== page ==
NATO Activates Nuclear Defense Element as Ukraine Prepares for Chemical Attack

NATO activated a specialized defense element to protect against a potential mass-casualty chemical, biological, or nuclear weapon attack by Russia in Ukraine. The move came as alliance defense ministers met in Brussels on March 24, promising new types of assistance to Ukraine.

“We are taking measures both to support Ukraine and also to defend ourselves,” said NATO Secretary-General Jens Stoltenberg at the conclusion of the leaders summit and before the start of a G-7 meeting.

U.S. government officials have warned that Russia is threatening the use of non-conventional weapons on the battlefield in Ukraine, which Stoltenberg said could affect citizens within NATO’s borders.

“Any use of chemical weapons will totally change the nature of the conflict,” Stoltenberg said. “There’s also a risk that it will have a direct effect on people living in NATO countries, because we can see contamination, we can see the spread of chemical agents or biological weapons into our countries.”

The secretary-general said NATO’s top commander, U.S. Air Force Gen. Tod D. Wolters, activated NATO’s chemical, biological, radiological, and nuclear (CBRN) defense element.

“Allies are deploying additional chemical and biological and nuclear defenses to reinforce our existing and new battlegroups,” Stoltenberg said.

A NATO official told Air Force Magazine that activation of the CBRN units from the NATO Response Force involves a battalion-sized force, or about 400 Soldiers.

“They are not deploying right now, but will be put to higher alert,” the official said in a written statement.

U.S. European Command, which Wolters also leads, referred questions by Air Force Magazine to NATO, which declined to provide additional operational details about the CBRN units.

In recent days, U.S. government officials have warned that Russia’s rhetoric heightens the real possibility that Russia would use chemical weapons to compensate for its intransigence on the battlefield.

On the South Lawn of the White House on March 23, President Joe Biden called the danger that Russia could employ chemical weapons “a real threat.”

In a brief to reporters ahead of the NATO meeting, a senior administration official explained that NATO has a Combined Joint CBRN Defence Task Force, which includes specially trained and equipped forces able to deal with the threats posed by chemical, biological, radioactive, and nuclear weapons in the event of attacks against NATO populations, territory, or forces.

In his March 24 briefing, Stoltenberg said the allies had agreed to deliver new CBRN capabilities and training to Ukraine that could include detection equipment, protection and medical support, and training in decontamination and crisis management.

Other measures were taken to strengthen NATO’s eastern flank.

Stoltenberg said the alliance voted to establish four new battle groups in Slovakia, Romania, Bulgaria, and Hungary. The four eastern flank battle groups will join four existing battle groups in the Baltic states and Poland as an enhancement to the NATO defense posture. It is unclear yet who will lead the new battle groups. The United States, Germany, Canada, and the United Kingdom already serve as NATO “framework nations,” contributing significant forces and leading the battle groups in Poland, Lithuania, Latvia, and Estonia, respectively, the Defense Department said in a March 24 statement.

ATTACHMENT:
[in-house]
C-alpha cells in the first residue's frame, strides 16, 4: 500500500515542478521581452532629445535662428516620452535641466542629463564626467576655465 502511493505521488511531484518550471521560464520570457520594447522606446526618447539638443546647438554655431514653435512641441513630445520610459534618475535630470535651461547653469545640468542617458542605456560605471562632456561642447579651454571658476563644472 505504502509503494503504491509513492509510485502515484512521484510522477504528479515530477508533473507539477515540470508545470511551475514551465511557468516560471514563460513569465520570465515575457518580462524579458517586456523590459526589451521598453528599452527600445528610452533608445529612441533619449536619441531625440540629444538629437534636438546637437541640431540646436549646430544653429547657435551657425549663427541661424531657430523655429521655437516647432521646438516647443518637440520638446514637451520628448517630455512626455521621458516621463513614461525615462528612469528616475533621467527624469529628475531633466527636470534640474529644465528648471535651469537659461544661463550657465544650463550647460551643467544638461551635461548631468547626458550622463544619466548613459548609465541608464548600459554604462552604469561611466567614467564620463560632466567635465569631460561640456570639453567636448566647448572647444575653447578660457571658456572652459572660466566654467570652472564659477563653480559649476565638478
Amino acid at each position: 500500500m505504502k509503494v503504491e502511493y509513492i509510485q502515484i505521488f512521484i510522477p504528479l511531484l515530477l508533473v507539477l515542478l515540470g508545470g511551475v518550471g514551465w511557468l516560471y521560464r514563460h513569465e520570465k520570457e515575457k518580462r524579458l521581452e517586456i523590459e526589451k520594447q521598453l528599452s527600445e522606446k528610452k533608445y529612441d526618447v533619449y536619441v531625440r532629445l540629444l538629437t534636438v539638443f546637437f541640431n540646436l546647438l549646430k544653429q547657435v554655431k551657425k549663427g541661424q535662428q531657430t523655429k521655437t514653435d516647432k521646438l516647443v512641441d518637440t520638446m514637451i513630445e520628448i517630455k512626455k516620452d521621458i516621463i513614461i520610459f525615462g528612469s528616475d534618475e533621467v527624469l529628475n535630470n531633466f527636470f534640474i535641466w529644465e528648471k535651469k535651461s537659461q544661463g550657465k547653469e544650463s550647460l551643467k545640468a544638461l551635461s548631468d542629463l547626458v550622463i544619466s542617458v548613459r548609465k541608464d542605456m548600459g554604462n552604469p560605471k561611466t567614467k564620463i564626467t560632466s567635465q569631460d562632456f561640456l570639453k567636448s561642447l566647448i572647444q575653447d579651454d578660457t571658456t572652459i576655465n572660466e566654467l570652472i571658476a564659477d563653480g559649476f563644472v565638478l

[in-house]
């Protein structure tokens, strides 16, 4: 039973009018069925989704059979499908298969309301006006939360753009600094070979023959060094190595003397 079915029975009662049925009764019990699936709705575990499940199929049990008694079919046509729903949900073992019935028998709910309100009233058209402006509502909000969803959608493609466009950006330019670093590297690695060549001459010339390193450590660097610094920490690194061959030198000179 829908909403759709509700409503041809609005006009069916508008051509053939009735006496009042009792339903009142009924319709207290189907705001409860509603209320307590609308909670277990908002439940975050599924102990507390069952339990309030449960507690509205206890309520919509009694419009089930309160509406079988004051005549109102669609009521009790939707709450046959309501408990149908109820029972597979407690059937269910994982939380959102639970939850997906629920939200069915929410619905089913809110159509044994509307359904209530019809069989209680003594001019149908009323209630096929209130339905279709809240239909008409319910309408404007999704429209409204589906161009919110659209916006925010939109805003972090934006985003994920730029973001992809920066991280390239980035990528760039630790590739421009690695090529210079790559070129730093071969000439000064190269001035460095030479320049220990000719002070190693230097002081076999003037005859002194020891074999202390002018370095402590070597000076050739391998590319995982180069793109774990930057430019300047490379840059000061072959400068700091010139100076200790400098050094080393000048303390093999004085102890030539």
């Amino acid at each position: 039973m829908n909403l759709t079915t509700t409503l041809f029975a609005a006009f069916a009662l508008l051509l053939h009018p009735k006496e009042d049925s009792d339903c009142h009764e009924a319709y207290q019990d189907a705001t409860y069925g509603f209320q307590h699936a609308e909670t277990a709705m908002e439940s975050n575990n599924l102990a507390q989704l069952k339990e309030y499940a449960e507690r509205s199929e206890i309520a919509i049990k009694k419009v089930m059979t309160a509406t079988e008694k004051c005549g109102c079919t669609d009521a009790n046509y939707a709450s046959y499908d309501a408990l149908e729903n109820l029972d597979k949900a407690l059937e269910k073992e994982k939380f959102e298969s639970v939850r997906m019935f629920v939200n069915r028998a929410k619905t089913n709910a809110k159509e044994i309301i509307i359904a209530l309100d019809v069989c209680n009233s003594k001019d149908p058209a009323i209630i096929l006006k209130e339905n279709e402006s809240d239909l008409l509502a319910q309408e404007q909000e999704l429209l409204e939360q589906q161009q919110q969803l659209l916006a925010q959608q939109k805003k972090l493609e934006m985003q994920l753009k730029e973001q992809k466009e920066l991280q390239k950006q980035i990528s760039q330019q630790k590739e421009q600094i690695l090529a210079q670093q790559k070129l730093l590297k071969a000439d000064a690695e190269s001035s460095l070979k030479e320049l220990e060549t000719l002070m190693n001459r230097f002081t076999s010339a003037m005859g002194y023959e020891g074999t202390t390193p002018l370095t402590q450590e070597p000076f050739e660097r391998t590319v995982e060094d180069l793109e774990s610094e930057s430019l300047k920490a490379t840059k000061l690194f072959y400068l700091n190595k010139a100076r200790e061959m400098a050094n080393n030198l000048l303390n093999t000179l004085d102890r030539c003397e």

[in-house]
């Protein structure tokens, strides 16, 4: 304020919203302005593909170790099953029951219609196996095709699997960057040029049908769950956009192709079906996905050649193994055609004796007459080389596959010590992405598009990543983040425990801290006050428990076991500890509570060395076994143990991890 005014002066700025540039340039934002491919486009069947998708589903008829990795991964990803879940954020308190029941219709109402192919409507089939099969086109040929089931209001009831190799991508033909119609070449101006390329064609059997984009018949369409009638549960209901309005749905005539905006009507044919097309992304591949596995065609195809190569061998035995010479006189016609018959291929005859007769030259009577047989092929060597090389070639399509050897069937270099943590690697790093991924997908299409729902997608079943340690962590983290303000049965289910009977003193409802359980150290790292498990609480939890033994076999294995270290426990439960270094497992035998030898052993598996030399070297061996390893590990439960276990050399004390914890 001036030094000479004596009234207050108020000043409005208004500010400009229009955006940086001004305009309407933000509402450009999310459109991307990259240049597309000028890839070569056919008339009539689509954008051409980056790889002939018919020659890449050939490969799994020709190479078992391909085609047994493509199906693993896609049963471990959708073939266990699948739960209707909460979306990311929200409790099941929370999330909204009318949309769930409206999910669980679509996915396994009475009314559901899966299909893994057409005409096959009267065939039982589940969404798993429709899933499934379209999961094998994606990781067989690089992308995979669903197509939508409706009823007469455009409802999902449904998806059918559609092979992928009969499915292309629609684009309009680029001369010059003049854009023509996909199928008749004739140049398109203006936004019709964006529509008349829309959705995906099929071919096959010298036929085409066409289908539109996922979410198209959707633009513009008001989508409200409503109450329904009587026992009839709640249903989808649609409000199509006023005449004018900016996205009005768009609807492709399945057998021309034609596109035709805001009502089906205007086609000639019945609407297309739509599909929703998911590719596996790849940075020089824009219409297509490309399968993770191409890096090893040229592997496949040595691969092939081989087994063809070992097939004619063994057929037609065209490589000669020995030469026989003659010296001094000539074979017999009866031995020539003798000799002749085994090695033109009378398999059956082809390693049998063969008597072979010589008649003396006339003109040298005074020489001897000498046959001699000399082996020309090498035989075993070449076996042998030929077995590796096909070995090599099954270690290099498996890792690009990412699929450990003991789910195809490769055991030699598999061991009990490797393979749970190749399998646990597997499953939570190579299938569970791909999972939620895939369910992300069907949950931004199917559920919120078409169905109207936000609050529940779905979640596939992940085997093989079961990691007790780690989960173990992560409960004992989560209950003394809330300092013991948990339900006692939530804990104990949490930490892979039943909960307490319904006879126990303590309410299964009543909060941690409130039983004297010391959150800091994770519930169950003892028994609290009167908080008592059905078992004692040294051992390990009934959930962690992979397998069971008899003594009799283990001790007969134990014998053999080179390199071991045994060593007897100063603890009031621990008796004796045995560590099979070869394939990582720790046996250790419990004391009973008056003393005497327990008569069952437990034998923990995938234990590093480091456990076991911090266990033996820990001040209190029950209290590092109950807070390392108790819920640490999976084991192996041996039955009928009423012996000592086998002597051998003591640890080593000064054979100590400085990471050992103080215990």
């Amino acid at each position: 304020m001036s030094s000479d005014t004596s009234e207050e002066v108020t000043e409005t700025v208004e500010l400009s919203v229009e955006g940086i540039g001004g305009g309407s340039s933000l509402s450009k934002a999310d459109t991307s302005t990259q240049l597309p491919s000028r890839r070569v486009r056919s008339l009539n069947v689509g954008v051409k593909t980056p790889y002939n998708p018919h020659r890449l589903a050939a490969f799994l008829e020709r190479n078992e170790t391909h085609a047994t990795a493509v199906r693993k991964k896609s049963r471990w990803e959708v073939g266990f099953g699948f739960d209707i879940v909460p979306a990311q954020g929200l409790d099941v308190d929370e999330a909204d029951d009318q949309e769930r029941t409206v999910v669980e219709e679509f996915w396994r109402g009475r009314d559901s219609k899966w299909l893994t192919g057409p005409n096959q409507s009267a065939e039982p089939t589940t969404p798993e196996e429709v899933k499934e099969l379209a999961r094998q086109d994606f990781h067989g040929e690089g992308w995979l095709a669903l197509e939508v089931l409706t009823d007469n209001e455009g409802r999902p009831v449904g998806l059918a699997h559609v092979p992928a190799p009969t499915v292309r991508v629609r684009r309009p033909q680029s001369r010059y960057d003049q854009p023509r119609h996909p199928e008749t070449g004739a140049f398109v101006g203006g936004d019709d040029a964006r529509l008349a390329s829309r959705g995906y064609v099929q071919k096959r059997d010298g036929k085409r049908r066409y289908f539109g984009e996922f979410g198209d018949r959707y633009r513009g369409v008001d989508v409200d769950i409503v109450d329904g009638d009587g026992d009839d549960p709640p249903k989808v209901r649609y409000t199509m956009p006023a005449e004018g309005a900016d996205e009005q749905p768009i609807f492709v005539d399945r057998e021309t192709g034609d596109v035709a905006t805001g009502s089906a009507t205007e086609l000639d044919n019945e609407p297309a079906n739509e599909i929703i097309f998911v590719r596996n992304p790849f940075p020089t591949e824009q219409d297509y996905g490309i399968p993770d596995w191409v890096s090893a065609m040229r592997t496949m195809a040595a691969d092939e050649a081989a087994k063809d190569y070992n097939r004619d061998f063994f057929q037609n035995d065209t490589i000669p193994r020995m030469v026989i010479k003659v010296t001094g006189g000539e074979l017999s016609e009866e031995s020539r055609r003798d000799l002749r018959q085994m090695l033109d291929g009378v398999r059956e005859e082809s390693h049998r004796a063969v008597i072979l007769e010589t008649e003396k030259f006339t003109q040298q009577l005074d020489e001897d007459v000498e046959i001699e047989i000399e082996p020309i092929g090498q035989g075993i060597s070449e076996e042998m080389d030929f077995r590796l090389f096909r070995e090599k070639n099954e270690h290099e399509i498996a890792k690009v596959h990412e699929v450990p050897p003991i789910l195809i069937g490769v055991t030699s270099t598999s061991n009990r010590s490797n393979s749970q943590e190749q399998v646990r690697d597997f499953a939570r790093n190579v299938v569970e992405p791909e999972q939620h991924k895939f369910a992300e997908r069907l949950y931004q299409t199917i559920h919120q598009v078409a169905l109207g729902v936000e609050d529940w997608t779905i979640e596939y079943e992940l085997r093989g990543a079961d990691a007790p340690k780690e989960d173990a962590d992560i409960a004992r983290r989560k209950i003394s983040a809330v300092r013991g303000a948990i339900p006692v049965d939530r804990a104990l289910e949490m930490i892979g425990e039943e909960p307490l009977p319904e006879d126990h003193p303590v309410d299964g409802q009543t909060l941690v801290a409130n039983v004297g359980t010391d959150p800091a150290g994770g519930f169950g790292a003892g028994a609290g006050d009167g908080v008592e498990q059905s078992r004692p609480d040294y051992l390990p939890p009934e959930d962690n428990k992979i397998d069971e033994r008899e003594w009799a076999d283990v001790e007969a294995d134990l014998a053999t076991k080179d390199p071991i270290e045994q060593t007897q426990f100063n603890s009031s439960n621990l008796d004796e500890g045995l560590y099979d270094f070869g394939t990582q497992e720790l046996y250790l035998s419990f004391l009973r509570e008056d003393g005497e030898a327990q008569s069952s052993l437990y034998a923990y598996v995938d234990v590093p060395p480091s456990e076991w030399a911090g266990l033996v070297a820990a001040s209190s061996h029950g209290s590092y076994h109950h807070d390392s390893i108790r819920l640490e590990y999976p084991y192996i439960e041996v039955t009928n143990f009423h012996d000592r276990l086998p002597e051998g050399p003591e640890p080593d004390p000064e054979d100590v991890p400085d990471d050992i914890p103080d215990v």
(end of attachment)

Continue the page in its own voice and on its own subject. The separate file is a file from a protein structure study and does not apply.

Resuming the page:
Biden said in a statement that the creation of the new battle groups is “a strong signal that we will collectively defend and protect every inch of NATO territory. The President also said that between now and the June NATO summit in Madrid, plans will be developed for “additional forces and capabilities” to strengthen NATO defenses.

Responding to a virtual address by Ukrainian President Volodymyr Zelenskyy to the alliance, Biden also promised “significant, and increasing, amounts of security assistance to fight Russian aggression.”

In his address to the alliance, Zelenskyy said resistance to impose a no-fly zone has led to 10 million people becoming migrants, including 3.5 million in NATO countries, as well as the destruction of cities and civilian deaths from air bombardment. Zelenskyy called for NATO to respond as a whole with “military assistance without restrictions.”

“Ukraine asked for your planes so that we do not lose so many people. And you have thousands of fighter jets. But we haven’t been given any yet,” he said, calling for NATO to donate 1 percent of its aircraft and tanks to Ukraine.

Zelenskyy also said that Russia had used phosphorus bombs that day, a possible start of chemical warfare. He warned that Putin intends to go beyond Russia, into the Baltic states and Poland. The Ukrainian President, dressed in a green army fleece, told alliance members they had yet to show “real actions.”

“NATO has yet to show what the alliance can do to save people. To show that this is truly the most powerful defense union in the world,” he said.